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E-cigarette vaping, chemical composition and lung toxicity

Institution: University of California, Davis
Investigator(s): Kent Pinkerton, Ph.D.
Award Cycle: 2018 (Cycle 27) Grant #: 27IR-0049 Award: $910,493
Subject Area: Unknown
Award Type: High Impact Research Project Award
Abstracts

Initial Award Abstract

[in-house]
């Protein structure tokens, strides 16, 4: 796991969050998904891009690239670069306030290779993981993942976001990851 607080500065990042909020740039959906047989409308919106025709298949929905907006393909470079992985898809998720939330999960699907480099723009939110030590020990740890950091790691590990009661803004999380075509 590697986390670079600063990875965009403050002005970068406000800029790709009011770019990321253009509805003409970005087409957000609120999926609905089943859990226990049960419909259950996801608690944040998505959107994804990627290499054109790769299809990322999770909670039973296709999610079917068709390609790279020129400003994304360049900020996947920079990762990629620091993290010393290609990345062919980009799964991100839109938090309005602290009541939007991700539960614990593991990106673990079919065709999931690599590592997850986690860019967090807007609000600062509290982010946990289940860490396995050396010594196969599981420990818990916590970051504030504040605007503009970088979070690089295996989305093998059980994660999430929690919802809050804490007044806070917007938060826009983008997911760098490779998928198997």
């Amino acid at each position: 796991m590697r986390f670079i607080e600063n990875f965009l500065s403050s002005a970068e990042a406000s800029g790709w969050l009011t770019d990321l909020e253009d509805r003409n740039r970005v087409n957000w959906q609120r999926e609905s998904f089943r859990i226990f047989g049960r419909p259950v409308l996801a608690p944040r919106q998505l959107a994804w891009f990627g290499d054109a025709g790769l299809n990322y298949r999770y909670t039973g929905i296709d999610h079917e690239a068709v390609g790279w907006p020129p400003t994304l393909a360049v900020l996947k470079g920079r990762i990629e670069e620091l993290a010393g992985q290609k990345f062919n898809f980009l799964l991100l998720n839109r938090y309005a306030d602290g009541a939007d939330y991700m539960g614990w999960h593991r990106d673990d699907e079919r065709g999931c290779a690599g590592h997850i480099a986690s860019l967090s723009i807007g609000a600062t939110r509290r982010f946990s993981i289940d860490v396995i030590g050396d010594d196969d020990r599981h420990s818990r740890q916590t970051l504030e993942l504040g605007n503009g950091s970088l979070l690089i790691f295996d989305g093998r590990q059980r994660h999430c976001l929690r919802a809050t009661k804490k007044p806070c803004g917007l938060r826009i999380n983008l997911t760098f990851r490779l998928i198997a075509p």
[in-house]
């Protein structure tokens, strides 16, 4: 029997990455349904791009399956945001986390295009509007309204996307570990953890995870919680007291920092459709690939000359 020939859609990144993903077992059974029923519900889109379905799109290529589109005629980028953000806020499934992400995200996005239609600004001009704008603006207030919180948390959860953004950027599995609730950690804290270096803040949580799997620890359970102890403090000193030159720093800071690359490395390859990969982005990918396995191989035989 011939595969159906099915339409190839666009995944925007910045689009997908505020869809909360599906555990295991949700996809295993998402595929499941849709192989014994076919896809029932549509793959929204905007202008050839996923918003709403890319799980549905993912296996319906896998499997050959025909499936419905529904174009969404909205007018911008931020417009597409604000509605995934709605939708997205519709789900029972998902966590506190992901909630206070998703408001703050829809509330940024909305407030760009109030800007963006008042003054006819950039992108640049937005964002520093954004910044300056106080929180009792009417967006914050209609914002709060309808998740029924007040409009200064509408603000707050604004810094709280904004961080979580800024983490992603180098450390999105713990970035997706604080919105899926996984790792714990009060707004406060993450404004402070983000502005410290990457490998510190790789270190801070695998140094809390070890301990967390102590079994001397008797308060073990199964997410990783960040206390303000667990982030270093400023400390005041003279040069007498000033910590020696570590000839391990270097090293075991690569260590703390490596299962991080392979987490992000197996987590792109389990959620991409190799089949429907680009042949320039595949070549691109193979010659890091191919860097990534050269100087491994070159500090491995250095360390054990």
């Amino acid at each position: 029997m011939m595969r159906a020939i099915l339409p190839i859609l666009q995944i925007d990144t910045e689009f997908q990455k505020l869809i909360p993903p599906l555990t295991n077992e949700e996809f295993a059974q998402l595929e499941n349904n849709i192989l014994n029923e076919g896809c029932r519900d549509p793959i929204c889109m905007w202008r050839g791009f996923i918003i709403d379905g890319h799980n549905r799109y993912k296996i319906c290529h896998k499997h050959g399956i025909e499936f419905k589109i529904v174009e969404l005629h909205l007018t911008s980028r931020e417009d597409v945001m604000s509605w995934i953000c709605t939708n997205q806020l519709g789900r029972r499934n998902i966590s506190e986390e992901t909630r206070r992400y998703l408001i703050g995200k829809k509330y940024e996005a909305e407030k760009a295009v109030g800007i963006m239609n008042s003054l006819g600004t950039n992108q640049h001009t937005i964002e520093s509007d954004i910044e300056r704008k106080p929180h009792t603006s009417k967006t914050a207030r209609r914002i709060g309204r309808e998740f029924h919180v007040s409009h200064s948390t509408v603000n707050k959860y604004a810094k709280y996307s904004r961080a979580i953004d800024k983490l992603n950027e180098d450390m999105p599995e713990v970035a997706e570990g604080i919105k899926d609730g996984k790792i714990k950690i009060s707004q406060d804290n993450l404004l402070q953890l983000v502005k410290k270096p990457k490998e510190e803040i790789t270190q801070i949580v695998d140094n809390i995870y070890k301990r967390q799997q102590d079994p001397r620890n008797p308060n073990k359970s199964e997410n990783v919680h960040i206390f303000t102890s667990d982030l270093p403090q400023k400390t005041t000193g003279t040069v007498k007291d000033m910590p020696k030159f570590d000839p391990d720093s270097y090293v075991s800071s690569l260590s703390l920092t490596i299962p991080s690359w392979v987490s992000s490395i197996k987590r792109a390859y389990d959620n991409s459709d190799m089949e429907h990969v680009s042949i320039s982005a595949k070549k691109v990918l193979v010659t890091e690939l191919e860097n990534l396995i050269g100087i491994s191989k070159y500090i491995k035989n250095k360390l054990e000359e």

Electronic cigarettes (e-cigarettes) have gained incredible popularity in the US and world market.  Since its first introduction in US commerce in the mid2000s, sales in the e-cigarette industry increased to $3.5 billion in 2015.  The study of the health effects of these products is complicated by the fact there are hundreds (and perhaps thousands) of e-cigarette devices and thousands of e-liquids (liquids used in the e-cigarette devices) available to consumers.  New e-cigarettes, such as third generation devices or open-tank systems, have increased the functionality for consumers by allowing any e-liquid to be added to the device and offering variable power settings, which can increase the temperature of the device, as well as the output of aerosol and delivery of nicotine.  While third generation e-cigarette devices have gained popularity over prior device generations, it is not well understood how varying device settings and e-liquid formulations may influence chemical exposure and respiratory health effects in comparison to smoking conventional tobacco cigarettes.  The purpose of this research is to advance the understanding of the hazardous chemical profile of e-cigarette “smoke” (defined here as a mixture of vapor and aerosol particles) and the implications for respiratory health effects. This research will assess how e-cigarette device and e-liquid (liquid used in e-cigarette devices) parameters influence e-cigarette smoke chemistry, specifically the production of hazardous thermal degradation products and particle size distribution.  Inhalation toxicology studies will evaluate how differences in e-cigarette vapor/aerosol characteristics under varying e-cigarette device and e-liquid parameters influence effects in the respiratory tract, which will provide a better understanding of the mechanisms by which e-cigarette smoke may impact the respiratory system in comparison to conventional cigarette smoke.